Brady (Oregon) to Harrison (Wisconsin):
At their best, the Badgers were beating the brakes off of Michigan and Minnesota. At their worst, they were losing to Illinois as 29-point favorites. Where are they right now?
Coming off a devastating loss in the Big Ten Championship to Ohio State University, the Badgers will be looking to draw blood against Oregon. While the offense and defense have both had their ups and downs this season, I wouldn’t be surprised to see the Badgers come out firing against the Ducks. With that in mind, I would say that Wisconsin might be at their best right now, especially if all of their starters play.
The way the Badgers performed against OSU in the first half is what I would expect to see against Oregon, as the loss of Chris Orr really took away a lot of the momentum Wisconsin had in the Big Ten Championship.
But, you never really know what you’re going to get with Wisconsin, as they can compete with the best teams (i.e. wins against Iowa, Minnesota) and lose to the worst (i.e. loss to Illinois). With this being the last game for many players, including Orr and draft-eligible Jonathan Taylor, I predict Wisconsin will battle from start to finish.
Your one lasting memory from the 2012 Rose Bowl is…
Wisconsin’s Russell Wilson going toe-to-toe with Oregon’s Kiko Alonso. Going into the season, nobody would’ve guessed either player would go on to have such a successful career, both in college and the NFL.
Wilson was a North Carolina State transfer that few Badger fans knew about, but he would go on to be a nice change of pace for a typically run-first offense (though Wisconsin still ran a lot with Melvin Gordon and Montee Ball in the backfield). Wilson would end up having a great game in the loss, going 19-for-25 for 296 yards, two touchdowns and an interception via the air. He would also contribute six carries for 18 yards. Just four months later, Wilson would be taken in the third round of the NFL Draft by the Seattle Seahawks, where he has enjoyed success since taking over the starting job.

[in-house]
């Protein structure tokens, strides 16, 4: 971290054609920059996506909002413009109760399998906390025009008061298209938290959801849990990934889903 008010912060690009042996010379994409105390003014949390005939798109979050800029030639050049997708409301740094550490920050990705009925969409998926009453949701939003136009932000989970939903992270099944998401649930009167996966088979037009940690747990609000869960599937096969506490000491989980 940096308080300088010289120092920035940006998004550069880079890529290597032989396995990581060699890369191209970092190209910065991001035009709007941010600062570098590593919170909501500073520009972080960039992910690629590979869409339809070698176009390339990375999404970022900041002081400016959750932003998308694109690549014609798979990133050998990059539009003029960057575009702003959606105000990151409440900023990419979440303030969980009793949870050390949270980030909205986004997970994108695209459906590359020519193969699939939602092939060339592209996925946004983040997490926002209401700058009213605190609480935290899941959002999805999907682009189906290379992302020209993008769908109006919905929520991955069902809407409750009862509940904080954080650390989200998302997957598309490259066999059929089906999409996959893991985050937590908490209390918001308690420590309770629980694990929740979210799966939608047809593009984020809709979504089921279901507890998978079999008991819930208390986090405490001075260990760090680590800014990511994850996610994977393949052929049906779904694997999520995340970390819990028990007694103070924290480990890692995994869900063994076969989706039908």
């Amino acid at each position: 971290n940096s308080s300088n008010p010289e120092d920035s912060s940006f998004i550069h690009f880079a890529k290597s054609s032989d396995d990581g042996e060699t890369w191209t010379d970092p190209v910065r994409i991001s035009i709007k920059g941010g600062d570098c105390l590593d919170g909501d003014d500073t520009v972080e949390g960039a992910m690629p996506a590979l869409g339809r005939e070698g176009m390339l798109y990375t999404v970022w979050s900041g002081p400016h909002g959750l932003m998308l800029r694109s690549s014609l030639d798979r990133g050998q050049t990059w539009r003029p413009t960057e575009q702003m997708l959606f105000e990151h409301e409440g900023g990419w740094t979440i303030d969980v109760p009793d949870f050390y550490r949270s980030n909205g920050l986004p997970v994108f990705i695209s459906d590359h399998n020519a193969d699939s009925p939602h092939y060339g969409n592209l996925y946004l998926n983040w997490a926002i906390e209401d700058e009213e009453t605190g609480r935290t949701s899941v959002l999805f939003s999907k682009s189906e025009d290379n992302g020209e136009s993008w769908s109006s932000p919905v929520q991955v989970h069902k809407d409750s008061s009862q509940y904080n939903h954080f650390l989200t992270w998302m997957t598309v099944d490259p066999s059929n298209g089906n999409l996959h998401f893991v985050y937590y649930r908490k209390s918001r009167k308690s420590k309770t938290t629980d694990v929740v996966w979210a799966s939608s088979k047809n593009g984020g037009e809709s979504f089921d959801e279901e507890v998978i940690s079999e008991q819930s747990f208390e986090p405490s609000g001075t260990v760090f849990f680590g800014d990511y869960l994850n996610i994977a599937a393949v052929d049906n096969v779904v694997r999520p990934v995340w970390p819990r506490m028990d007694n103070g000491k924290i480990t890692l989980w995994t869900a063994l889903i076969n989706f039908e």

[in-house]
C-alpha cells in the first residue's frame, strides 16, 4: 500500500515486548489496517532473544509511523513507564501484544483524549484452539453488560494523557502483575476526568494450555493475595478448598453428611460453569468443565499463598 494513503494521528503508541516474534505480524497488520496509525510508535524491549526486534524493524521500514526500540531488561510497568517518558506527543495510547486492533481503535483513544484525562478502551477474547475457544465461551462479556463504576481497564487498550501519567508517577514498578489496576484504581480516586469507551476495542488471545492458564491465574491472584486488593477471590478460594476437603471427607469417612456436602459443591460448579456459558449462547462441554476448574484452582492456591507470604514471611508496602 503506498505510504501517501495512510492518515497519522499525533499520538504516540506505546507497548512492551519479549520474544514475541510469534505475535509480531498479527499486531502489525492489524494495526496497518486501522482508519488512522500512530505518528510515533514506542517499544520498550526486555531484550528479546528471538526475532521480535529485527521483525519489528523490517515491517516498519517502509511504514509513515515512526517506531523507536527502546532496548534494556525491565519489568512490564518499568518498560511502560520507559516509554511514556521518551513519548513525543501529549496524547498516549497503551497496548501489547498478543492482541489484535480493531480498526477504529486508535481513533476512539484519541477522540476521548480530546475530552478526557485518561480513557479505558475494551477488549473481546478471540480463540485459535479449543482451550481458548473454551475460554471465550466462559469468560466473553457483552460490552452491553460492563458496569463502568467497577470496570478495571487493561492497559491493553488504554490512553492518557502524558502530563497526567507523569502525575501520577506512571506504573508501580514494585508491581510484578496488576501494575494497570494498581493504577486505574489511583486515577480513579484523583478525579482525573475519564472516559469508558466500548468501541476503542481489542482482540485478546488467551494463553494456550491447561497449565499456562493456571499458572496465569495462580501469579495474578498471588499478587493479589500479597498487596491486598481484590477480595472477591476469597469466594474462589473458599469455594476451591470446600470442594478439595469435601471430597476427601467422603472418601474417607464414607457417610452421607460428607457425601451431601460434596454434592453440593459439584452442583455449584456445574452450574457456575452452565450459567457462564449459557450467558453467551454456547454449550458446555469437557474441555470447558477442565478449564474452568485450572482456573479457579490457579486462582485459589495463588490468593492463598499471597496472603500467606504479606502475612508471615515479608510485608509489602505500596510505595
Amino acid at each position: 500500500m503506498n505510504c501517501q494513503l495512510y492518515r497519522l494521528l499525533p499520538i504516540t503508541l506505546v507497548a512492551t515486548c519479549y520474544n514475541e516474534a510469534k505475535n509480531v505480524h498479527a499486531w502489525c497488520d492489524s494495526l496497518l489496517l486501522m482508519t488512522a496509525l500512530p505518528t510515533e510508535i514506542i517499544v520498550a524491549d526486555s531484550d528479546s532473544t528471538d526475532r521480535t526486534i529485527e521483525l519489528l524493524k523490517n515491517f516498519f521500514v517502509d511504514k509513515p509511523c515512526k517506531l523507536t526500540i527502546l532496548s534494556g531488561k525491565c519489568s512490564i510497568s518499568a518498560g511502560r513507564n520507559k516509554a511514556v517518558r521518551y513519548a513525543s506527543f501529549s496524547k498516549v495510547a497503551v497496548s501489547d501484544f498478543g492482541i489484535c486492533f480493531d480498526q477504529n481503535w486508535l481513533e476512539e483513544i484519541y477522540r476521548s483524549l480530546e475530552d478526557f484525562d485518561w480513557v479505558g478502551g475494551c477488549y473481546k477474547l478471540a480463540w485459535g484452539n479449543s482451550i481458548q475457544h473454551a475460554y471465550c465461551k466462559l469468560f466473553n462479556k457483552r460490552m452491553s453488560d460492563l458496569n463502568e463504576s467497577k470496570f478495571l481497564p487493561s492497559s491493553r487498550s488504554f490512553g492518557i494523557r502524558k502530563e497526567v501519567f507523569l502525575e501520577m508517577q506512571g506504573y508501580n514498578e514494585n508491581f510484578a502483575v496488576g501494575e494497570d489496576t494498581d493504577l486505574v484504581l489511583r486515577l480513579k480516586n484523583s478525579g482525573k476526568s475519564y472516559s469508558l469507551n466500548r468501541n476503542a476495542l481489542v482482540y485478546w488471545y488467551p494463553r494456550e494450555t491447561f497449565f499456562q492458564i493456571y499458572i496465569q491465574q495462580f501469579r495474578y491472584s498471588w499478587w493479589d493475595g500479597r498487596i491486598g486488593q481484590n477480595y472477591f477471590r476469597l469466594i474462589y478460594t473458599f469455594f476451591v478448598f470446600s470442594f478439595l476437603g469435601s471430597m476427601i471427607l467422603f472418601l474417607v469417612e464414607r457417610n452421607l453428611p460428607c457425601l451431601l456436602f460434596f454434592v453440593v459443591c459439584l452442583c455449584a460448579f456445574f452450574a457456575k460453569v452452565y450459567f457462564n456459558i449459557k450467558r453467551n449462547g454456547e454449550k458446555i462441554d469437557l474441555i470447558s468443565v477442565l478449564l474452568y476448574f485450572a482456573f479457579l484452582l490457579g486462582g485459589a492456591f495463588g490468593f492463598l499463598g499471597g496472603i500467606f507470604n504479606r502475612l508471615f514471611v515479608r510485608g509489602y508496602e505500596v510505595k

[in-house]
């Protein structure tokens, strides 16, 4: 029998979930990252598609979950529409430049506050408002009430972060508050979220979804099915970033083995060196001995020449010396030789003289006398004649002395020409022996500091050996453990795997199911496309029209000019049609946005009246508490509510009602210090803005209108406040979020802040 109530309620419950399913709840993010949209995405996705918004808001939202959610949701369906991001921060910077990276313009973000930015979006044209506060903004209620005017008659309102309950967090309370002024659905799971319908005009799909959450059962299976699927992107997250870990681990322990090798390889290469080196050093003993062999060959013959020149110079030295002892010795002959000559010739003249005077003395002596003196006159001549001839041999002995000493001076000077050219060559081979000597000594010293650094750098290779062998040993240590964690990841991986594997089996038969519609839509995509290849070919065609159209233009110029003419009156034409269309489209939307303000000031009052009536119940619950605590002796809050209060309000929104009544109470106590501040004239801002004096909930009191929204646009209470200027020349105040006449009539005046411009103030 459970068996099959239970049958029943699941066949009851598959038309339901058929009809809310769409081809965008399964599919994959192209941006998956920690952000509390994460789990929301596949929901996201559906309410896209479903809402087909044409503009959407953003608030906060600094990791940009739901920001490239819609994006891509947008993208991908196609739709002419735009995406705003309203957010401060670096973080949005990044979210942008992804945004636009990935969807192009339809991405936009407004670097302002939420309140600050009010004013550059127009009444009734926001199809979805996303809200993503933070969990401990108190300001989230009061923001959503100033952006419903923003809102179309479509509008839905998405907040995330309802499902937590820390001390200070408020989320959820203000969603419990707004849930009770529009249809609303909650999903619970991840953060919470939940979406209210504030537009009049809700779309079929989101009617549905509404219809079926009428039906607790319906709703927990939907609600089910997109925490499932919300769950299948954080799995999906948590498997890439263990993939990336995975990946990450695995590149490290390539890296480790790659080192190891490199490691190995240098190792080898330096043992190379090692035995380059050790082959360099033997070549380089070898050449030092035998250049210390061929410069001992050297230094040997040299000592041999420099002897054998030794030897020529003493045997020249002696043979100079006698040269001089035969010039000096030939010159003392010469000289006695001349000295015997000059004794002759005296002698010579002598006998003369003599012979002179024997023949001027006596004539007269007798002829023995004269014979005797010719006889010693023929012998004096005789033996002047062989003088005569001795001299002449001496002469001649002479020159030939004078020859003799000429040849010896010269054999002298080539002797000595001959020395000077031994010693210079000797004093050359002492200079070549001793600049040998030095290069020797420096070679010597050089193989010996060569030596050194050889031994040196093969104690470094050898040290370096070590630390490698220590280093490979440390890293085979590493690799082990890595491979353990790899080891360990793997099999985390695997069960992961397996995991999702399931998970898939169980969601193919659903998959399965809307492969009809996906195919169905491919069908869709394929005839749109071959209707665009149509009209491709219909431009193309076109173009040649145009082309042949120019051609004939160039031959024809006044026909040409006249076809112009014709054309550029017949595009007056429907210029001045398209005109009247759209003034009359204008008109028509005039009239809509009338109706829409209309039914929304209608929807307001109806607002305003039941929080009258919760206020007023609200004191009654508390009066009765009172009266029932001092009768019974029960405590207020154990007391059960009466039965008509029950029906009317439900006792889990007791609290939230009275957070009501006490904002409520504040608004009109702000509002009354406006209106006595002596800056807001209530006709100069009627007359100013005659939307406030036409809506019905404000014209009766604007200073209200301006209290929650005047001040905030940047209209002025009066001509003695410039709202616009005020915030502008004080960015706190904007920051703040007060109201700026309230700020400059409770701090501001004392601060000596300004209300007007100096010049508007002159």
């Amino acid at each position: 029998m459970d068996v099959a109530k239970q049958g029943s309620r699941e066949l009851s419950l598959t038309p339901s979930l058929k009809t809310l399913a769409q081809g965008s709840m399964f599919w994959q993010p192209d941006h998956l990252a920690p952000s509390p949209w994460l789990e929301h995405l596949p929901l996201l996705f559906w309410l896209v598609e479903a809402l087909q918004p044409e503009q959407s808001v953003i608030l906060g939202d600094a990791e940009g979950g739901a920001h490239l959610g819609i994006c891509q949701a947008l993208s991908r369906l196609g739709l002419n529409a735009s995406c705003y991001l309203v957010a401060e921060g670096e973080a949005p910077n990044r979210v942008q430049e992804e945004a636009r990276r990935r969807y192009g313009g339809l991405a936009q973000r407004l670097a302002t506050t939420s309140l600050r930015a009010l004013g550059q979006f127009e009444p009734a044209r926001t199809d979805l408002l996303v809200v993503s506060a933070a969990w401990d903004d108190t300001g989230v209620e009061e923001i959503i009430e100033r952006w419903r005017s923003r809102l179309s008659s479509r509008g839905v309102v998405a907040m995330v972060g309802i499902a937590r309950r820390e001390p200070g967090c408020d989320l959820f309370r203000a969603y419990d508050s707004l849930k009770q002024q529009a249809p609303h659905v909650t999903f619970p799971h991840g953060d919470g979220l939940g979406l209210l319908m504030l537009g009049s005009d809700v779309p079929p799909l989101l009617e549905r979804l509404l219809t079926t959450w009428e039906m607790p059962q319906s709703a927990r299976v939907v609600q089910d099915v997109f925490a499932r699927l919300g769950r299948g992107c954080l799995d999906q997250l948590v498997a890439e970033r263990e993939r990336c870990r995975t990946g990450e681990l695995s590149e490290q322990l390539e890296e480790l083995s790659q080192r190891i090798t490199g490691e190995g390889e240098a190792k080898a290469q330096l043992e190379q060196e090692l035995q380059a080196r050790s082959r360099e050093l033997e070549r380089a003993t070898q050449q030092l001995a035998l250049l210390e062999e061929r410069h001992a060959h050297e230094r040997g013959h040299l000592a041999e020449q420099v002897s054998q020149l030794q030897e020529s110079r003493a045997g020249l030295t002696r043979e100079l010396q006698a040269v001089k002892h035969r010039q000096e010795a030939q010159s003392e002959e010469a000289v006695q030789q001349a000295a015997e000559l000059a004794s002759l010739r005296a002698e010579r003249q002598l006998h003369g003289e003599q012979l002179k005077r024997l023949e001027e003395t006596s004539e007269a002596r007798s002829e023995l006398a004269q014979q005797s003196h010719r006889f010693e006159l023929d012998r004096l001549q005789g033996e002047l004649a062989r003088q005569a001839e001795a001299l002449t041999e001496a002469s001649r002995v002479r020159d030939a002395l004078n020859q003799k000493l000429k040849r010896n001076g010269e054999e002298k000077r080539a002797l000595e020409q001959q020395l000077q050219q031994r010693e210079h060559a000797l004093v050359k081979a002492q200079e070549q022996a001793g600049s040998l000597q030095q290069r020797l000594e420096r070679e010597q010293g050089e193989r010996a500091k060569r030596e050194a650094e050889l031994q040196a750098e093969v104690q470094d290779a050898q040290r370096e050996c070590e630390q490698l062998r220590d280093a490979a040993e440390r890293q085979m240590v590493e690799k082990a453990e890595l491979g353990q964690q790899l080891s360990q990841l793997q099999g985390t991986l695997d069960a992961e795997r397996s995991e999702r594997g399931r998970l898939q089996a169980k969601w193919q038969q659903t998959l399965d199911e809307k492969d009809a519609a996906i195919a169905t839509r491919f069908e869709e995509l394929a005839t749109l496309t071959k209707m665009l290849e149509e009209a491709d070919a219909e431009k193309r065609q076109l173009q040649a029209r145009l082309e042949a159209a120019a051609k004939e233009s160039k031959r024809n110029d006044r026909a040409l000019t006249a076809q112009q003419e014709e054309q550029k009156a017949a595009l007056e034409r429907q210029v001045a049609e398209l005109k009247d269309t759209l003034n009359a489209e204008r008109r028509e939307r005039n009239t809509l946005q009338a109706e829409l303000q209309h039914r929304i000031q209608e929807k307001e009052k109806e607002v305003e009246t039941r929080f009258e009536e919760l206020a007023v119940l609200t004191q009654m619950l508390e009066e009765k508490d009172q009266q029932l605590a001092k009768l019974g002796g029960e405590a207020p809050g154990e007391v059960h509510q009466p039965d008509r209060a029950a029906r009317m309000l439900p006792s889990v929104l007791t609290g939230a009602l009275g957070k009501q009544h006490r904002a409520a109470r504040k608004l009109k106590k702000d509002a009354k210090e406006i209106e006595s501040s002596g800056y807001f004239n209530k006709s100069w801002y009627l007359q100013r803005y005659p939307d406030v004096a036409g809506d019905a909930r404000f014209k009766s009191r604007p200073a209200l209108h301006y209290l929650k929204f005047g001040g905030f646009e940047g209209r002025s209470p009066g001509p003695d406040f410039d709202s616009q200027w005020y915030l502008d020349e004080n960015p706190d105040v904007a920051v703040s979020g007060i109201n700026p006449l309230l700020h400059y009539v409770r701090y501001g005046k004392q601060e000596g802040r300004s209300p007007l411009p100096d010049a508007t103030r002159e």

Alonso went under the radar for most of his first three seasons in college, totaling just 63 tackles in 25 games while also facing legal trouble more than once in his sophomore and junior seasons. While many other options on Oregon’s defense seemed more threatening heading into the Rose Bowl, Alonso proved to be as valuable as any other player on the Oregon defense with an interception, five tackles and 1.5 sacks en route to Defensive Player of the Game honors. Alonso would return to Oregon for his senior year before being drafted in the second round of the 2013 NFL Draft.
Who are two lesser-known players (one on offense, one on defense) that need to have a big game for Wisconsin to win?
Not sure if you can ever call the starting quarterback “lesser-known,” but when Jonathan Taylor runs your offense, I guess that works. That being said, Jack Coan has either been really good or really mediocre this season. He’ll need to have a big game if Wisconsin has any chance at winning, especially if the Oregon defense finds a way to shut down Taylor. Coan was running freely in the first half against OSU, and he can definitely have a major impact if he does so again in the Rose Bowl.
On the opposite side of the ball, Jack Sanborn is a name to know. Chris Orr and Zack Baun attract much of the attention given to the Wisconsin defense, but the linebacker completing the trio has also made an above-average contribution this season. While Sanborn is definitely the lesser-known of the group, he has had a major impact on the defensive gameplan of Wisconsin this season, totaling 72 tackles and 5.5 sacks in his sophomore season.
CJ Verdell ran for 208 yards and three touchdowns against the nation’s top-ranked run defense in the Pac-12 Championship Game. What are the Badgers going to have to do to slow down Verdell and Oregon’s excellent offensive line?